There he is, slogging through knee-deep Russian snow, camera in his gloveless hands, looking for the perfect shot of an ancient church building. Tulane professor William Brumfield remains determined to document Russian architecture. While his latest book depicts two monasteries founded in the 14th century, he just returned from working on a new project in the town of Ustiuzhna in northwestern Russia.
The newest volume by the prolific Brumfield part of a series on historic structures in the Russian countryside focuses on the Vologda region in the north and two of the country's most important monasteries: the Saint Kirill Belozerskii Dormition Monastery and the Saint Ferapont Nativity of the Virgin Monastery.
"I have visited and photographed them in summer and in winter since 1991," said Brumfield, professor of Russian studies at Tulane.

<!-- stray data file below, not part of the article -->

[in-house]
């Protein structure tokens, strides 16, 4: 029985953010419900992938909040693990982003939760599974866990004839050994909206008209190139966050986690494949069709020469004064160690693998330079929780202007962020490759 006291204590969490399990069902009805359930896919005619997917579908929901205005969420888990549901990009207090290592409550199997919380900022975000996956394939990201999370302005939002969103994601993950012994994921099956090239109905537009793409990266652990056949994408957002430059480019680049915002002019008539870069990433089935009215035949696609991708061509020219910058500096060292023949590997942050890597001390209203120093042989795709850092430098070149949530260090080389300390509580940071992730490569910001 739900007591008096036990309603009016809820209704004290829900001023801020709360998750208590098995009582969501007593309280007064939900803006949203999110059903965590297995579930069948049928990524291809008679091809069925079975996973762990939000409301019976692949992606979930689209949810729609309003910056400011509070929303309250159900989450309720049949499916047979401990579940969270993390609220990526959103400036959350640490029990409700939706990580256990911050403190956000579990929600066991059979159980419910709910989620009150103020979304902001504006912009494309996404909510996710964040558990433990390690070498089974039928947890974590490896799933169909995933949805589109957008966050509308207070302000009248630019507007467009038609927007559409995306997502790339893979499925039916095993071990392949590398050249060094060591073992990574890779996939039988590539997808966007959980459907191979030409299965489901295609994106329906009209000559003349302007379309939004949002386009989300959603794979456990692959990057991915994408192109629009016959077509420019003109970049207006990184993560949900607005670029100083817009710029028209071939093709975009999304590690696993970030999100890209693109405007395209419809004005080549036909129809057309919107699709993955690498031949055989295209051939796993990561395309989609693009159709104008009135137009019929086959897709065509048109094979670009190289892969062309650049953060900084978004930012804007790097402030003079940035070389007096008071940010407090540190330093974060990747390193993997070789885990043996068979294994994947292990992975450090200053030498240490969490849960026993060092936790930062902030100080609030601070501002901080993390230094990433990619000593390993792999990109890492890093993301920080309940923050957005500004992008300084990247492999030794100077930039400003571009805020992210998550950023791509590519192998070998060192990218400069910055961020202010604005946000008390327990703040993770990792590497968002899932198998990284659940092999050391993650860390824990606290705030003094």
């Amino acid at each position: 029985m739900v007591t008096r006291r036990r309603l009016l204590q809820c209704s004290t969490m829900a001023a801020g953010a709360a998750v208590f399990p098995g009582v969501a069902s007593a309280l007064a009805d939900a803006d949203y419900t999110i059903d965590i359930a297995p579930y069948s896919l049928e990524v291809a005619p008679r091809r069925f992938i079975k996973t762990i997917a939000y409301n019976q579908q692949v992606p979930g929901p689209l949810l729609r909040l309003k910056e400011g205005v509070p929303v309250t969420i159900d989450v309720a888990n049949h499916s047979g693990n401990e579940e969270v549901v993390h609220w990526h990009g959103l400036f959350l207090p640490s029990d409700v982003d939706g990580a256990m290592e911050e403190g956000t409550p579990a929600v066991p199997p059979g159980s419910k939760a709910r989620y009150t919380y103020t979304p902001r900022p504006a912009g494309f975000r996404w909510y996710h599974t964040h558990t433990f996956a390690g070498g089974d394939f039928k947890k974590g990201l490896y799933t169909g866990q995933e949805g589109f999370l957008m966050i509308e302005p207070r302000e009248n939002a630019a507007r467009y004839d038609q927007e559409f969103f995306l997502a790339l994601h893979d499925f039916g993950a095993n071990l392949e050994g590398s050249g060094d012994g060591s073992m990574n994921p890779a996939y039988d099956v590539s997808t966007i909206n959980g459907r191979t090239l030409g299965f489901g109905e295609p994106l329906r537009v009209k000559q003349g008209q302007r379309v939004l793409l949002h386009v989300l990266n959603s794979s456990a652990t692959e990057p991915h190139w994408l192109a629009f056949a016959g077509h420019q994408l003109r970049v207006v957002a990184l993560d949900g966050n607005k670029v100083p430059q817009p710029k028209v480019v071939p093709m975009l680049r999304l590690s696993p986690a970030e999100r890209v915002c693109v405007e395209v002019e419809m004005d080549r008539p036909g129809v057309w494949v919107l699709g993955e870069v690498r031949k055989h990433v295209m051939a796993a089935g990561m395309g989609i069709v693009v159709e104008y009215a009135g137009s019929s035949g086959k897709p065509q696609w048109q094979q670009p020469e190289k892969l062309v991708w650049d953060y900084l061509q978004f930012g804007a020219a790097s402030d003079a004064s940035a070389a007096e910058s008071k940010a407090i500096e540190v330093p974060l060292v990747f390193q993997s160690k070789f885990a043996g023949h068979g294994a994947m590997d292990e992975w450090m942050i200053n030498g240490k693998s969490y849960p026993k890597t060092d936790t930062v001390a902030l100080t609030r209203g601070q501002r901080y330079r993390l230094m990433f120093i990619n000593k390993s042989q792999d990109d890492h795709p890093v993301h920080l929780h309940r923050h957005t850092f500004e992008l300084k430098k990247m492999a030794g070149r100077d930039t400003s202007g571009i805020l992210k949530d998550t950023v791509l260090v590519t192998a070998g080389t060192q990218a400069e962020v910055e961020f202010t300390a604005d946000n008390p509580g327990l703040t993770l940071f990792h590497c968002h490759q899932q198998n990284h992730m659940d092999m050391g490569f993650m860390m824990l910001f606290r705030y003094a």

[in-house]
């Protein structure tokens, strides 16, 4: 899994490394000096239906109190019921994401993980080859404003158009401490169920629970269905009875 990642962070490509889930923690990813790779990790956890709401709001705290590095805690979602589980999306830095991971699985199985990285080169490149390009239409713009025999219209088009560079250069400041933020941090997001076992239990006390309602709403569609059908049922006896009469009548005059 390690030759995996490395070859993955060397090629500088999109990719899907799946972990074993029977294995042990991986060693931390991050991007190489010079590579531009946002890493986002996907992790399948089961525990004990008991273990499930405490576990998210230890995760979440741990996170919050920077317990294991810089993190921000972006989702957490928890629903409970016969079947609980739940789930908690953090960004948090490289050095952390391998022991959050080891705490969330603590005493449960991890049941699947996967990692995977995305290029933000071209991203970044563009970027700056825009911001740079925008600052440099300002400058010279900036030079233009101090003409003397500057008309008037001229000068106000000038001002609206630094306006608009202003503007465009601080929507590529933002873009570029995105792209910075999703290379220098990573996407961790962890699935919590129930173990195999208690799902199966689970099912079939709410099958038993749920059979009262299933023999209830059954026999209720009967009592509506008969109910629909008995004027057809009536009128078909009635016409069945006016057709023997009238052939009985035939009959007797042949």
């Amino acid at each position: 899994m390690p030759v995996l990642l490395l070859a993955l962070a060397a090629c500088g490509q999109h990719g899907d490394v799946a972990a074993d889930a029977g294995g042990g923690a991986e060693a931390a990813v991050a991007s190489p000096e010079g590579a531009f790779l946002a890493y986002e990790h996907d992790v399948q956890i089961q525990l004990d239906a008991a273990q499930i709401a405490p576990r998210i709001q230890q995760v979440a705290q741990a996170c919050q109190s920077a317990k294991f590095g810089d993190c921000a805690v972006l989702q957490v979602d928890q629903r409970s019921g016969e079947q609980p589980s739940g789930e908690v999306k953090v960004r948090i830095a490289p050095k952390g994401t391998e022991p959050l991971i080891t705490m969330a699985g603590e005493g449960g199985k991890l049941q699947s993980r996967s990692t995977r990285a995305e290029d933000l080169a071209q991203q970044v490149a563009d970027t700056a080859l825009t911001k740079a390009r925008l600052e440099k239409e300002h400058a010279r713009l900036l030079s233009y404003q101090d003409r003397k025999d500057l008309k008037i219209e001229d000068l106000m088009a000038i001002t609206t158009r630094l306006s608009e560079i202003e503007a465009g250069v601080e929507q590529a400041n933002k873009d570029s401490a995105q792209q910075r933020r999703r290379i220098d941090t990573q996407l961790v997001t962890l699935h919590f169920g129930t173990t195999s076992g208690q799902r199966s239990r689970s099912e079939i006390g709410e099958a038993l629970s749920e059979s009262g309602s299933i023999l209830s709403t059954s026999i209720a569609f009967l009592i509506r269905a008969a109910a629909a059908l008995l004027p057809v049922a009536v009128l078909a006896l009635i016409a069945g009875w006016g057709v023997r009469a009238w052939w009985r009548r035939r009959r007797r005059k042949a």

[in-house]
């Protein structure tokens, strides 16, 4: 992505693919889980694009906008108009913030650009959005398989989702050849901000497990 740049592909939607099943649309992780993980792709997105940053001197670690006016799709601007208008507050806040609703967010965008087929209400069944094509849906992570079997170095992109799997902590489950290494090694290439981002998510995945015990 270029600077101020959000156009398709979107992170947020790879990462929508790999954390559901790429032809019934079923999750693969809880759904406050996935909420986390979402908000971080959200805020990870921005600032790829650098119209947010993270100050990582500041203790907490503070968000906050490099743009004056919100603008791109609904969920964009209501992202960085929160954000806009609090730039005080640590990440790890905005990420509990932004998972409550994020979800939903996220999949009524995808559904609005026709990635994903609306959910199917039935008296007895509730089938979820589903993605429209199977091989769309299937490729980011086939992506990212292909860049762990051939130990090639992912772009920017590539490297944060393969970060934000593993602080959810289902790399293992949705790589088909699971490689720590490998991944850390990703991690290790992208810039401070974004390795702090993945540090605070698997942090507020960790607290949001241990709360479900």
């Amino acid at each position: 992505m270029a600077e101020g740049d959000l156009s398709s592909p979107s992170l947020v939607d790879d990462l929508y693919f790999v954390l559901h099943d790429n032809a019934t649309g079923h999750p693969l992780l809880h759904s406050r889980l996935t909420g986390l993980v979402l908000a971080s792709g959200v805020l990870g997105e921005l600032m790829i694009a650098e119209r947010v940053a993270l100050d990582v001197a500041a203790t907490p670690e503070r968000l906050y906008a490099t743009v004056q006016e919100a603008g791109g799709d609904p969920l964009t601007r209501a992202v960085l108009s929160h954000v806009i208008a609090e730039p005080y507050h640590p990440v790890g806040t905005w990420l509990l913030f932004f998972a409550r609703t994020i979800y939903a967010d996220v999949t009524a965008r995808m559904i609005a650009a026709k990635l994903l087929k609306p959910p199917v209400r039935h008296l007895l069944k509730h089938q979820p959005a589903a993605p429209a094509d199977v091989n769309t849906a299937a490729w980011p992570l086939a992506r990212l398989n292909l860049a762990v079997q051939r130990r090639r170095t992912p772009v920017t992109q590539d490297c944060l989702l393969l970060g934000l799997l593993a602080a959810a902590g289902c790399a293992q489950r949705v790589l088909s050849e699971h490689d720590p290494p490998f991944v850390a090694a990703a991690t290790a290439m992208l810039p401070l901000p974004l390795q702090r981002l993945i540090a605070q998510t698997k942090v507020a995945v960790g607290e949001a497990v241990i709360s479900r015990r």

The structures are important, he added, "not only because of their strategic location in the north on the way to the White Sea (medieval Russian monasteries also served as outposts for defense and regional development), but also because of their architecture and extraordinary frescoes, painted as early as the beginning of the 16th century."
Brumfield's book, Kirillov. Ferapontovo, with text in both Russian and English, presents a survey of the architectural monuments in color and black-and-white photographs. It is available at the Howard-Tilton Memorial Library.
He pays special attention to frescoes in the north gallery at the Dormition Cathedral, one of the most important depictions of the Apocalypse in Russian art, and the interior of the Cathedral of the Nativity of the Virgin, which is on the United Nations Educational, Scientific and Cultural Organization's World Heritage List.
Brumfield is now completing work on the fourth volume in the Vologda book series.
His photographs also are featured by the Library of Congress in the World Digital Library, which recently expanded its collection of Brumfield's images online, including text available in seven languages about each image.